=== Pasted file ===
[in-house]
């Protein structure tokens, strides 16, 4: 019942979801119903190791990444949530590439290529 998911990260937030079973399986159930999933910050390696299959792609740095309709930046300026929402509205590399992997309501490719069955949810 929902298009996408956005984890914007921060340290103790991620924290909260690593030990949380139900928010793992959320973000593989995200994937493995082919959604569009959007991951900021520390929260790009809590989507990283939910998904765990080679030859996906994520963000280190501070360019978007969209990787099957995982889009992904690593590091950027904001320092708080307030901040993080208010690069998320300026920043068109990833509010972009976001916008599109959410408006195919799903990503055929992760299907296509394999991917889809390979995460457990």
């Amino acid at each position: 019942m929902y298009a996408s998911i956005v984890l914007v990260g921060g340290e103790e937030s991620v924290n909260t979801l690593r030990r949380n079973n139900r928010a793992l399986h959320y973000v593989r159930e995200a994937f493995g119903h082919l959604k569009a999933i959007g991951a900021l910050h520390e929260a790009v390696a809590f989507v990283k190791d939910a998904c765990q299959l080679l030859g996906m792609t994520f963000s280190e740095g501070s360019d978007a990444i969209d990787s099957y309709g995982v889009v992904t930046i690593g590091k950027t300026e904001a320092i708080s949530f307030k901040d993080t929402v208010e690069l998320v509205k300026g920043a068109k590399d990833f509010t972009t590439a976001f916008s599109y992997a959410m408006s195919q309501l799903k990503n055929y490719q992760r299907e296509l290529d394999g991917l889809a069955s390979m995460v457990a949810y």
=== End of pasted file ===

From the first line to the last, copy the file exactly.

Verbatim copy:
[in-house]
């Protein structure tokens, strides 16, 4: 019942979801119903190791990444949530590439290529 998911990260937030079973399986159930999933910050390696299959792609740095309709930046300026929402509205590399992997309501490719069955949810 929902298009996408956005984890914007921060340290103790991620924290909260690593030990949380139900928010793992959320973000593989995200994937493995082919959604569009959007991951900021520390929260790009809590989507990283939910998904765990080679030859996906994520963000280190501070360019978007969209990787099957995982889009992904690593590091950027904001320092708080307030901040993080208010690069998320300026920043068109990833509010972009976001916008599109959410408006195919799903990503055929992760299907296509394999991917889809390979995460457990």
């Amino acid at each position: 019942m929902y298009a996408s998911i956005v984890l914007v990260g921060g340290e103790e937030s991620v924290n909260t979801l690593r030990r949380n079973n139900r928010a793992l399986h959320y973000v593989r159930e995200a994937f493995g119903h082919l959604k569009a999933i959007g991951a900021l910050h520390e929260a790009v390696a809590f989507v990283k190791d939910a998904c765990q299959l080679l030859g996906m792609t994520f963000s280190e740095g501070s360019d978007a990444i969209d990787s099957y309709g995982v889009v992904t930046i690593g590091k950027t300026e904001a320092i708080s949530f307030k901040d993080t929402v208010e690069l998320v509205k300026g920043a068109k590399d990833f509010t972009t590439a976001f916008s599109y992997a959410m408006s195919q309501l799903k990503n055929y490719q992760r299907e296509l290529d394999g991917l889809a069955s390979m995460v457990a949810y």